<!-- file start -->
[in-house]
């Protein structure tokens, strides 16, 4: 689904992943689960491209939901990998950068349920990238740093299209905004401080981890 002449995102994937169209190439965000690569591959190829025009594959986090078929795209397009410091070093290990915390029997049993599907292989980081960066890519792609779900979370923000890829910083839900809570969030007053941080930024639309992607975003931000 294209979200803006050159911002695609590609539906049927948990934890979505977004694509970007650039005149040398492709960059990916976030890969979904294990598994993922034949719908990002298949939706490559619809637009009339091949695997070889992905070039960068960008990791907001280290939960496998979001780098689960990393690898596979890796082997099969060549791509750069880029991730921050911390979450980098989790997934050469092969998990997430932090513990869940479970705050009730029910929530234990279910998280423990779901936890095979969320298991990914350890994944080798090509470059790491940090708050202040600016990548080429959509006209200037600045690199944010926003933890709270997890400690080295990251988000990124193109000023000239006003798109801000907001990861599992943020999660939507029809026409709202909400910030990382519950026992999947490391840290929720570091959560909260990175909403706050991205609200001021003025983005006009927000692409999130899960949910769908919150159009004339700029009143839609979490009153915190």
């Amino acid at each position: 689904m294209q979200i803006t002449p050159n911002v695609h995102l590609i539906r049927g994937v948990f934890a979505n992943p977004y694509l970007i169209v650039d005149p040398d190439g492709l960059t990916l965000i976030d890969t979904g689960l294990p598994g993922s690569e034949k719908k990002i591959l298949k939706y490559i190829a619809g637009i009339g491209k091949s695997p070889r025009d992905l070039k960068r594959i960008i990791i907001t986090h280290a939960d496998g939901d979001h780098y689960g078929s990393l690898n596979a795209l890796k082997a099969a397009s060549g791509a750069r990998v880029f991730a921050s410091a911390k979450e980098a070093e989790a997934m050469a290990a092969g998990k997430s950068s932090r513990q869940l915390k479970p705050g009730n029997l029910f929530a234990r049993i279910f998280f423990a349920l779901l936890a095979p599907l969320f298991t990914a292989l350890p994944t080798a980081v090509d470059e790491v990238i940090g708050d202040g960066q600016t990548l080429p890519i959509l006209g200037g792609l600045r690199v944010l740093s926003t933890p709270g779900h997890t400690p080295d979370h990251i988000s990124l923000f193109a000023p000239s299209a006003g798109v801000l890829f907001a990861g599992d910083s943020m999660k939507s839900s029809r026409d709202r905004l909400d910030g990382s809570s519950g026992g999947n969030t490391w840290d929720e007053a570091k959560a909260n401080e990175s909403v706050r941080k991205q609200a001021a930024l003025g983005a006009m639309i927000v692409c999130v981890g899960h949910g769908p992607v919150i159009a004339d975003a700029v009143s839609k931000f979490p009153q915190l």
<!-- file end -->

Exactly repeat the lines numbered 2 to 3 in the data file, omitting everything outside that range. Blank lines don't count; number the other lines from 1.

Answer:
């Protein structure tokens, strides 16, 4: 689904992943689960491209939901990998950068349920990238740093299209905004401080981890 002449995102994937169209190439965000690569591959190829025009594959986090078929795209397009410091070093290990915390029997049993599907292989980081960066890519792609779900979370923000890829910083839900809570969030007053941080930024639309992607975003931000 294209979200803006050159911002695609590609539906049927948990934890979505977004694509970007650039005149040398492709960059990916976030890969979904294990598994993922034949719908990002298949939706490559619809637009009339091949695997070889992905070039960068960008990791907001280290939960496998979001780098689960990393690898596979890796082997099969060549791509750069880029991730921050911390979450980098989790997934050469092969998990997430932090513990869940479970705050009730029910929530234990279910998280423990779901936890095979969320298991990914350890994944080798090509470059790491940090708050202040600016990548080429959509006209200037600045690199944010926003933890709270997890400690080295990251988000990124193109000023000239006003798109801000907001990861599992943020999660939507029809026409709202909400910030990382519950026992999947490391840290929720570091959560909260990175909403706050991205609200001021003025983005006009927000692409999130899960949910769908919150159009004339700029009143839609979490009153915190």
């Amino acid at each position: 689904m294209q979200i803006t002449p050159n911002v695609h995102l590609i539906r049927g994937v948990f934890a979505n992943p977004y694509l970007i169209v650039d005149p040398d190439g492709l960059t990916l965000i976030d890969t979904g689960l294990p598994g993922s690569e034949k719908k990002i591959l298949k939706y490559i190829a619809g637009i009339g491209k091949s695997p070889r025009d992905l070039k960068r594959i960008i990791i907001t986090h280290a939960d496998g939901d979001h780098y689960g078929s990393l690898n596979a795209l890796k082997a099969a397009s060549g791509a750069r990998v880029f991730a921050s410091a911390k979450e980098a070093e989790a997934m050469a290990a092969g998990k997430s950068s932090r513990q869940l915390k479970p705050g009730n029997l029910f929530a234990r049993i279910f998280f423990a349920l779901l936890a095979p599907l969320f298991t990914a292989l350890p994944t080798a980081v090509d470059e790491v990238i940090g708050d202040g960066q600016t990548l080429p890519i959509l006209g200037g792609l600045r690199v944010l740093s926003t933890p709270g779900h997890t400690p080295d979370h990251i988000s990124l923000f193109a000023p000239s299209a006003g798109v801000l890829f907001a990861g599992d910083s943020m999660k939507s839900s029809r026409d709202r905004l909400d910030g990382s809570s519950g026992g999947n969030t490391w840290d929720e007053a570091k959560a909260n401080e990175s909403v706050r941080k991205q609200a001021a930024l003025g983005a006009m639309i927000v692409c999130v981890g899960h949910g769908p992607v919150i159009a004339d975003a700029v009143s839609k931000f979490p009153q915190l």